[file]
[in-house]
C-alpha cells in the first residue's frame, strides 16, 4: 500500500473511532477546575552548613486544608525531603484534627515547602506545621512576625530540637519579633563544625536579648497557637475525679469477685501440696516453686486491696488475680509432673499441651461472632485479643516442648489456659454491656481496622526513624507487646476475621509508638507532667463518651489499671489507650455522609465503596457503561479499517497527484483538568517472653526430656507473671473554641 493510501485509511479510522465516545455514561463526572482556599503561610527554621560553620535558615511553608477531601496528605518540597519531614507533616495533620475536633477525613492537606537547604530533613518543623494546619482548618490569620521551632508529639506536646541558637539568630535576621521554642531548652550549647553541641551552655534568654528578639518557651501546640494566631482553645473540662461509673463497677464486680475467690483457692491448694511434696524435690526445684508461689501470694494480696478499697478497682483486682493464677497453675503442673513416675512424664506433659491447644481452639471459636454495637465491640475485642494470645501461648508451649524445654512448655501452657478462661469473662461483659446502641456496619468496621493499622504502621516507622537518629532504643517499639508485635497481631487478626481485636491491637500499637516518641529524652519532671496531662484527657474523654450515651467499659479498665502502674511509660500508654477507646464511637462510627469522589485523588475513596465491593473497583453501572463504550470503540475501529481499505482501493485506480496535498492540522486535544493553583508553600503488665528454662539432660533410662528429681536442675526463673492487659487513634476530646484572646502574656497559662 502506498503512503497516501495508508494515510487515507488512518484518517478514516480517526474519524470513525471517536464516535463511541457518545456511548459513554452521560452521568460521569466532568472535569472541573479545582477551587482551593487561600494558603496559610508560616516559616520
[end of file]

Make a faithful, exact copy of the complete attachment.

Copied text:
[in-house]
C-alpha cells in the first residue's frame, strides 16, 4: 500500500473511532477546575552548613486544608525531603484534627515547602506545621512576625530540637519579633563544625536579648497557637475525679469477685501440696516453686486491696488475680509432673499441651461472632485479643516442648489456659454491656481496622526513624507487646476475621509508638507532667463518651489499671489507650455522609465503596457503561479499517497527484483538568517472653526430656507473671473554641 493510501485509511479510522465516545455514561463526572482556599503561610527554621560553620535558615511553608477531601496528605518540597519531614507533616495533620475536633477525613492537606537547604530533613518543623494546619482548618490569620521551632508529639506536646541558637539568630535576621521554642531548652550549647553541641551552655534568654528578639518557651501546640494566631482553645473540662461509673463497677464486680475467690483457692491448694511434696524435690526445684508461689501470694494480696478499697478497682483486682493464677497453675503442673513416675512424664506433659491447644481452639471459636454495637465491640475485642494470645501461648508451649524445654512448655501452657478462661469473662461483659446502641456496619468496621493499622504502621516507622537518629532504643517499639508485635497481631487478626481485636491491637500499637516518641529524652519532671496531662484527657474523654450515651467499659479498665502502674511509660500508654477507646464511637462510627469522589485523588475513596465491593473497583453501572463504550470503540475501529481499505482501493485506480496535498492540522486535544493553583508553600503488665528454662539432660533410662528429681536442675526463673492487659487513634476530646484572646502574656497559662 502506498503512503497516501495508508494515510487515507488512518484518517478514516480517526474519524470513525471517536464516535463511541457518545456511548459513554452521560452521568460521569466532568472535569472541573479545582477551587482551593487561600494558603496559610508560616516559616520